Say no to slacktivism

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Just because you changed a profile pic doesn’t mean you’ve changed the world

Article: Farron Ager – Oped Editor

Let us watch then, you and I / as the Facebookers click by and by / like a patient etherized upon a table.

Another November is upon us and, with it, another month of Movember, where hordes beards everywhere begin to sprout from the clean-shaven in the name of prostate cancer awareness. And yet, while the event brings awareness to a formerly underrepresented cause, as well as serving as an appropriate foil to already well-established breast cancer awareness programs, I find myself asking: how many people are actually doing anything more than just refusing to shave for a month?

It’s become such a problematic and yet so popular of a concept in our brave new social-media oriented world that we finally had to create term to make the armchair revolutionaries cringe: ‘slacktivism.’ A pejorative portmanteau of slacker and activism, slacktivism generally deals with individuals undertaking the path of involvement that offers the least resistance. Generally, this path often results in doing literally the least one could do. We’ve seen it time and time again through various social media campaigns: changing your Facebook profile picture to combat child abuse, KONY 2012, and, more recently, the Red Equal Sign campaign to support same-sex marriage. While the causes behind these campaigns are indeed worthwhile, it seems like the majority of supporters behind these campaigns are tried-and-true slacktivists, as the majority either change their Facebook profile picture or share a video or write a couple lines about how such and such atrocity shouldn’t be allowed to happen.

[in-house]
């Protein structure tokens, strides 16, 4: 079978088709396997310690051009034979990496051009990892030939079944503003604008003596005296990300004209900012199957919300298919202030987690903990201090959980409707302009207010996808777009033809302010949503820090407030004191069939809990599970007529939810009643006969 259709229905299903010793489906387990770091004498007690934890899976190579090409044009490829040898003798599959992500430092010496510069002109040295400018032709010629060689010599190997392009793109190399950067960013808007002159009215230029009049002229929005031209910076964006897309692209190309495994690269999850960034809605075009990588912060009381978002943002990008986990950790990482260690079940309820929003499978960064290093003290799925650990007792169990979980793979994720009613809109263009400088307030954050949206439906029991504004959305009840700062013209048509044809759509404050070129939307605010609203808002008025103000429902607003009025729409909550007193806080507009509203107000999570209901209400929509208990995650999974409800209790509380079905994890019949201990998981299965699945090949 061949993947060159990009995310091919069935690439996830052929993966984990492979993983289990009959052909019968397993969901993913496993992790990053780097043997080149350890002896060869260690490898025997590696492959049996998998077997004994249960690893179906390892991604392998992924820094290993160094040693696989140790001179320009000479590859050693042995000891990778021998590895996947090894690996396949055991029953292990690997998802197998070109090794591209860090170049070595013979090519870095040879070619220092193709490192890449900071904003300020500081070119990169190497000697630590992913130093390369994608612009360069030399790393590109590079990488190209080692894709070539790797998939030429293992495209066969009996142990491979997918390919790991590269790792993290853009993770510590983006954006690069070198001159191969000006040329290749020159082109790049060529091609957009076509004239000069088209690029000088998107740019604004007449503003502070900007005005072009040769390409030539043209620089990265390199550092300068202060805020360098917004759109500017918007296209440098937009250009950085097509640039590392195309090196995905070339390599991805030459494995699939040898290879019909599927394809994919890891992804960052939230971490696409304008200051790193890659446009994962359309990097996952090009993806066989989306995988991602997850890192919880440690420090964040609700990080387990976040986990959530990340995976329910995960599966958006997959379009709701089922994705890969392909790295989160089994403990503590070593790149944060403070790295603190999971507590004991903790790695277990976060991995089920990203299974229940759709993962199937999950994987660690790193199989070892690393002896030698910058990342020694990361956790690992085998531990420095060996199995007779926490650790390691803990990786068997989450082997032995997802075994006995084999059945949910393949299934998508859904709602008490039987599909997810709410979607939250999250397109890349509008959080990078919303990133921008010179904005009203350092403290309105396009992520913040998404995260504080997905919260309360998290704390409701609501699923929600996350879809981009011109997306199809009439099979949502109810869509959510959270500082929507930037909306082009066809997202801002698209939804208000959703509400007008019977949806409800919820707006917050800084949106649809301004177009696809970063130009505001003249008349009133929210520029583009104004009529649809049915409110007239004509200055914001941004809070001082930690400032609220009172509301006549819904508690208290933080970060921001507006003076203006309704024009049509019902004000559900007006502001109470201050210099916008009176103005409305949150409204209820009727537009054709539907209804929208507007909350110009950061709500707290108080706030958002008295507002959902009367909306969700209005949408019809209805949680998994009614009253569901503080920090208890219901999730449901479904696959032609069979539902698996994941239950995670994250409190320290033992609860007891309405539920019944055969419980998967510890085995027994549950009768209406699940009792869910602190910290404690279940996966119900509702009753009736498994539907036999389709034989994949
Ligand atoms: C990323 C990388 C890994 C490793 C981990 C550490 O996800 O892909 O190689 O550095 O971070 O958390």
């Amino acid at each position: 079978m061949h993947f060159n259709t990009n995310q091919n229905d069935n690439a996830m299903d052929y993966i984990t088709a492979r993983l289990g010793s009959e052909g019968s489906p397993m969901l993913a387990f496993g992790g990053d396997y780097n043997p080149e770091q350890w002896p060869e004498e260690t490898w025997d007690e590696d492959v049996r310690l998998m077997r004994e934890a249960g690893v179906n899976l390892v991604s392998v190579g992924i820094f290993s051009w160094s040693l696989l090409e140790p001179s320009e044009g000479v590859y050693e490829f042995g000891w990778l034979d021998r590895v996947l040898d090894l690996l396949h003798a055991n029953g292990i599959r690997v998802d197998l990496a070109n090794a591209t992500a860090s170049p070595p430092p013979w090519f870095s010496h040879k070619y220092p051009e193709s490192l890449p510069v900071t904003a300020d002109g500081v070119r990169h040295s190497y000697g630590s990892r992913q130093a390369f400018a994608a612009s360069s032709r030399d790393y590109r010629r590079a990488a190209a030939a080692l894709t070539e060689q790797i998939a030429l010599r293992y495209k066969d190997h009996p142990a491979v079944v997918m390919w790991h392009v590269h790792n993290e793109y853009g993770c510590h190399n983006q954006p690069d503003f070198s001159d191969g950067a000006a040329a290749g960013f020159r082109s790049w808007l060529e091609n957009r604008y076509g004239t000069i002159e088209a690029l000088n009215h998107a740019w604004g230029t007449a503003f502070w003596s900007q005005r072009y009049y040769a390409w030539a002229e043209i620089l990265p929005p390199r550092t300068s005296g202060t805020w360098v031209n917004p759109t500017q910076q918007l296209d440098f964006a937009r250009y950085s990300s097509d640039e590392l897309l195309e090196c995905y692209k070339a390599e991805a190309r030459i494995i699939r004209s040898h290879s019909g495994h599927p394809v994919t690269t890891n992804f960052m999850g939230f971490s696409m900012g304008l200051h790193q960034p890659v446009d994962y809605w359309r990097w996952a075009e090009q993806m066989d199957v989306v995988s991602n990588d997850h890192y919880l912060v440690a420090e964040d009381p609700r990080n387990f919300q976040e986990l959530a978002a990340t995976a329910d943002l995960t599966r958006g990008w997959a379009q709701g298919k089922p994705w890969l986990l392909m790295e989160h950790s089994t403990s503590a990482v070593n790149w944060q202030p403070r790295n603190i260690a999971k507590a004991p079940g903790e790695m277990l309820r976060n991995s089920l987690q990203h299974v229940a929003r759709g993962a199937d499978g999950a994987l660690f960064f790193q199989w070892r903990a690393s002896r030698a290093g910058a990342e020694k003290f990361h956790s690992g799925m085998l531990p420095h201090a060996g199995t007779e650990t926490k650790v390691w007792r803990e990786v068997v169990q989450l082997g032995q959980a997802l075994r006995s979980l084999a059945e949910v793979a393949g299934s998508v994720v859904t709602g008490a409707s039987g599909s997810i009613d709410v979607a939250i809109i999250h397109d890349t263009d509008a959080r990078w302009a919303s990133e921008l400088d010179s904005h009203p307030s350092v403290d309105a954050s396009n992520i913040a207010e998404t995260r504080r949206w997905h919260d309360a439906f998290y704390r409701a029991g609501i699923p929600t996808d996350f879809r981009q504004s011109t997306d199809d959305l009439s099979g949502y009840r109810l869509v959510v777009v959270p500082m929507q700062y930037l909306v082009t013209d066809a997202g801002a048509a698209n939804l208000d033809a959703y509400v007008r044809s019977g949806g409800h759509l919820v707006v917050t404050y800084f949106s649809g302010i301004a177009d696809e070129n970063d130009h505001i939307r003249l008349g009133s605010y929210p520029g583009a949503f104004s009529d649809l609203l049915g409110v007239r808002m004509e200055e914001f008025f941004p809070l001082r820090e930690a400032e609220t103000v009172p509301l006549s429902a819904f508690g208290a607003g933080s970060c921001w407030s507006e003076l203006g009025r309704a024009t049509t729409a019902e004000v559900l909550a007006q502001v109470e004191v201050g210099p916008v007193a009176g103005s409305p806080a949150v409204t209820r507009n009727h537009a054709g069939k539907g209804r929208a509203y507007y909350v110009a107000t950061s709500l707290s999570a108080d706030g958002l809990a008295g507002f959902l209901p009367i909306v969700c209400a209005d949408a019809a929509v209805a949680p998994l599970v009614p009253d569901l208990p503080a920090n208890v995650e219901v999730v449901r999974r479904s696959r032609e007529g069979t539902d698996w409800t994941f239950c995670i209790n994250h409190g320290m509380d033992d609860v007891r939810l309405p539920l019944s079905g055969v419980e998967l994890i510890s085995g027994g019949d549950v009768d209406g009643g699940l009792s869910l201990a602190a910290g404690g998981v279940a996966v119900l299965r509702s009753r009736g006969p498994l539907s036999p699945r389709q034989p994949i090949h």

Proponents of these social media campaigns will argue that gestures, regardless of how small, still bring attention to these issues and that statement is entirely fair. And yet, simultaneously, saying that you’re spreading awareness, for some, can act as a ‘get out of jail free’ card and lets the world know that they’ve done their due diligence. Surely, they’ve helped the cause. Surely there is nothing more they could do than bring awareness to the subject. By having people participating in a social media campaign, it screams “let someone else do it for me!” Because, let’s face it, even if you just change a picture, you can still say you did something.

The problem doesn’t lie in the campaigns themselves. Rather, the problem finds itself nuzzled in a Huxleyesque generation participating in this unprecedented digital golden age. Once they’ve changed their profile picture or have written a couple of lines demonstrating their distaste or flat-out hatred for one atrocity or another, they become placated by the notion that they’ve done their job and move onto another social media campaign. With so much information available to quivering fingertips, we’ve adapted to handle the multitude of things that grasp for our attention by distributing that attention over as many social outrages as possible. Remember how quickly KONY 2012 died? Yeah, you do.

The solution to slacktivism is obvious, but it calls on the already unwilling to do a bit more work. It becomes a question of genuine intent. There are plenty of ways for people to help out a cause, but it generally boils down to just being an active member in your community and actually working towards change rather than taking the path of least resistance.

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